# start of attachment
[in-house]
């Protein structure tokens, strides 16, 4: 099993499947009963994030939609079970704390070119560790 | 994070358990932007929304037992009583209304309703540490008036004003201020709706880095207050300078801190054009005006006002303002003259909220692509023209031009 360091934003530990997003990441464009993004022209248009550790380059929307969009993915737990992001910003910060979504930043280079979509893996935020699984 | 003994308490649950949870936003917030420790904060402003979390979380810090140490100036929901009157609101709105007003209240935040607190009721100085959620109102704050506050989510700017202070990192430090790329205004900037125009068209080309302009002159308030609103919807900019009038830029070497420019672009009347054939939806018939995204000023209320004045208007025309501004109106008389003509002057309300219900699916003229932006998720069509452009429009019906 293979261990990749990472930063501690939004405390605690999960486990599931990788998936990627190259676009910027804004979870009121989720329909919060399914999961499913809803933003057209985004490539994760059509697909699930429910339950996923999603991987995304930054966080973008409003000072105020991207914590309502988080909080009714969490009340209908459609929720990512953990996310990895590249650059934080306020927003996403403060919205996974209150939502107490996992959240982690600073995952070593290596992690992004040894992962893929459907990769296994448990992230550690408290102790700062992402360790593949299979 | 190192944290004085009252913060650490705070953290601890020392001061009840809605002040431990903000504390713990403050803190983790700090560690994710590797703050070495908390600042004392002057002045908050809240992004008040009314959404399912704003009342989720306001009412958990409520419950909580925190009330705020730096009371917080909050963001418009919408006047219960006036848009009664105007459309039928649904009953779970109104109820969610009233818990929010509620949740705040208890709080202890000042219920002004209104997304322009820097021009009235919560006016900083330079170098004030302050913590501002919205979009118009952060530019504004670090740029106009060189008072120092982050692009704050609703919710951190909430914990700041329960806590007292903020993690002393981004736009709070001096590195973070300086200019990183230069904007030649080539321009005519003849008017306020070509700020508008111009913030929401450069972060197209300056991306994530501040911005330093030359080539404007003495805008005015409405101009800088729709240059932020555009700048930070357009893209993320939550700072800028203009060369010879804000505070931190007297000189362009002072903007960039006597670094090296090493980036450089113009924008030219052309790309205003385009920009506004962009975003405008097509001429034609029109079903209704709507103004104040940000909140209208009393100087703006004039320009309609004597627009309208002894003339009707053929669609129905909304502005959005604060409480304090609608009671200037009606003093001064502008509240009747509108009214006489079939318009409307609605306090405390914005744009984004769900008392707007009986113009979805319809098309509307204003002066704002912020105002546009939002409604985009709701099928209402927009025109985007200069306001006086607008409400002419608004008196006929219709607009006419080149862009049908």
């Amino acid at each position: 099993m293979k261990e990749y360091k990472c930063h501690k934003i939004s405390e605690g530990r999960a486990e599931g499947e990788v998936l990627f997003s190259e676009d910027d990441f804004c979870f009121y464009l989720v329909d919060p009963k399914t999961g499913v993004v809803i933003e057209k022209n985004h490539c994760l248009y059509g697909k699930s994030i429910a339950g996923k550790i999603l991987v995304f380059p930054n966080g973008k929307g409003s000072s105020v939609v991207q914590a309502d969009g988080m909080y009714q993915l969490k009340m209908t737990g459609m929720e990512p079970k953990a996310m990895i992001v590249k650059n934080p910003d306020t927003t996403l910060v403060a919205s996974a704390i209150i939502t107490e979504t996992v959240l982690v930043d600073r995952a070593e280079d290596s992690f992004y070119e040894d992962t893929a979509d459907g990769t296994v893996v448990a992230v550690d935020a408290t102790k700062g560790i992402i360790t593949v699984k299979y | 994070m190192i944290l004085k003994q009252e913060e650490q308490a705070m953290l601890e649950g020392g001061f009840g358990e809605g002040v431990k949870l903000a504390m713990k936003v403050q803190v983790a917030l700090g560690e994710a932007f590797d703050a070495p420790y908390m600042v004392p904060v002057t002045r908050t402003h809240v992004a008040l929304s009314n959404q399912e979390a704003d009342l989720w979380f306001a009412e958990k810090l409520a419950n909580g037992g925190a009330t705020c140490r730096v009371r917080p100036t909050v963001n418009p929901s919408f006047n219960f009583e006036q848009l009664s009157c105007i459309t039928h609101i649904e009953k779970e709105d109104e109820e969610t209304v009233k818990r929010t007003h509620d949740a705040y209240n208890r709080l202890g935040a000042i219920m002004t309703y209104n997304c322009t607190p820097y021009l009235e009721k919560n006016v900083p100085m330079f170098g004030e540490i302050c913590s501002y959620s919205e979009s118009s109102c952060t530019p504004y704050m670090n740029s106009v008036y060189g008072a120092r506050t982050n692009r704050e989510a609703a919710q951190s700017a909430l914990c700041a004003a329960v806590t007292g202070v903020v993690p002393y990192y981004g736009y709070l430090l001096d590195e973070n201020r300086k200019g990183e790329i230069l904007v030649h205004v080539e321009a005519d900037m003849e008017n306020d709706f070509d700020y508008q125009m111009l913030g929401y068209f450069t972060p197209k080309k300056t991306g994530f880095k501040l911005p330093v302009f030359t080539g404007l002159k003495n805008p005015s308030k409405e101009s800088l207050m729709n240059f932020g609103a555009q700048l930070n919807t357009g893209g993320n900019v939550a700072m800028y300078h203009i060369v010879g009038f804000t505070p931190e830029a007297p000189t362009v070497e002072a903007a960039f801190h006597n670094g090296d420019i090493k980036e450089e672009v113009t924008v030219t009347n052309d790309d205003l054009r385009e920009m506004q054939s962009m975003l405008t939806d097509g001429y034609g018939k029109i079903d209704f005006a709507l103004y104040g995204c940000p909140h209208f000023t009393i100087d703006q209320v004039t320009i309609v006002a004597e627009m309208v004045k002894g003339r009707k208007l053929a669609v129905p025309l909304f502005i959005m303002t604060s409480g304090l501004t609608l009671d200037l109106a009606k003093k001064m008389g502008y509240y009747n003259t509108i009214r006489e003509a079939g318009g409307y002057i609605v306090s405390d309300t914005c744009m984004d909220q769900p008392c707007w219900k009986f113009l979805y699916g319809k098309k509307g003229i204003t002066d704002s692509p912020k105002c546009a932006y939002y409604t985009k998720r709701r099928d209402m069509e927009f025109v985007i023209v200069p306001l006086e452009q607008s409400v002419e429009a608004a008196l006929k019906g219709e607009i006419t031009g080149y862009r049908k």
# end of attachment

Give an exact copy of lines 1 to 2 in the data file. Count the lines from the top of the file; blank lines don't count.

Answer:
[in-house]
């Protein structure tokens, strides 16, 4: 099993499947009963994030939609079970704390070119560790 | 994070358990932007929304037992009583209304309703540490008036004003201020709706880095207050300078801190054009005006006002303002003259909220692509023209031009 360091934003530990997003990441464009993004022209248009550790380059929307969009993915737990992001910003910060979504930043280079979509893996935020699984 | 003994308490649950949870936003917030420790904060402003979390979380810090140490100036929901009157609101709105007003209240935040607190009721100085959620109102704050506050989510700017202070990192430090790329205004900037125009068209080309302009002159308030609103919807900019009038830029070497420019672009009347054939939806018939995204000023209320004045208007025309501004109106008389003509002057309300219900699916003229932006998720069509452009429009019906 293979261990990749990472930063501690939004405390605690999960486990599931990788998936990627190259676009910027804004979870009121989720329909919060399914999961499913809803933003057209985004490539994760059509697909699930429910339950996923999603991987995304930054966080973008409003000072105020991207914590309502988080909080009714969490009340209908459609929720990512953990996310990895590249650059934080306020927003996403403060919205996974209150939502107490996992959240982690600073995952070593290596992690992004040894992962893929459907990769296994448990992230550690408290102790700062992402360790593949299979 | 190192944290004085009252913060650490705070953290601890020392001061009840809605002040431990903000504390713990403050803190983790700090560690994710590797703050070495908390600042004392002057002045908050809240992004008040009314959404399912704003009342989720306001009412958990409520419950909580925190009330705020730096009371917080909050963001418009919408006047219960006036848009009664105007459309039928649904009953779970109104109820969610009233818990929010509620949740705040208890709080202890000042219920002004209104997304322009820097021009009235919560006016900083330079170098004030302050913590501002919205979009118009952060530019504004670090740029106009060189008072120092982050692009704050609703919710951190909430914990700041329960806590007292903020993690002393981004736009709070001096590195973070300086200019990183230069904007030649080539321009005519003849008017306020070509700020508008111009913030929401450069972060197209300056991306994530501040911005330093030359080539404007003495805008005015409405101009800088729709240059932020555009700048930070357009893209993320939550700072800028203009060369010879804000505070931190007297000189362009002072903007960039006597670094090296090493980036450089113009924008030219052309790309205003385009920009506004962009975003405008097509001429034609029109079903209704709507103004104040940000909140209208009393100087703006004039320009309609004597627009309208002894003339009707053929669609129905909304502005959005604060409480304090609608009671200037009606003093001064502008509240009747509108009214006489079939318009409307609605306090405390914005744009984004769900008392707007009986113009979805319809098309509307204003002066704002912020105002546009939002409604985009709701099928209402927009025109985007200069306001006086607008409400002419608004008196006929219709607009006419080149862009049908």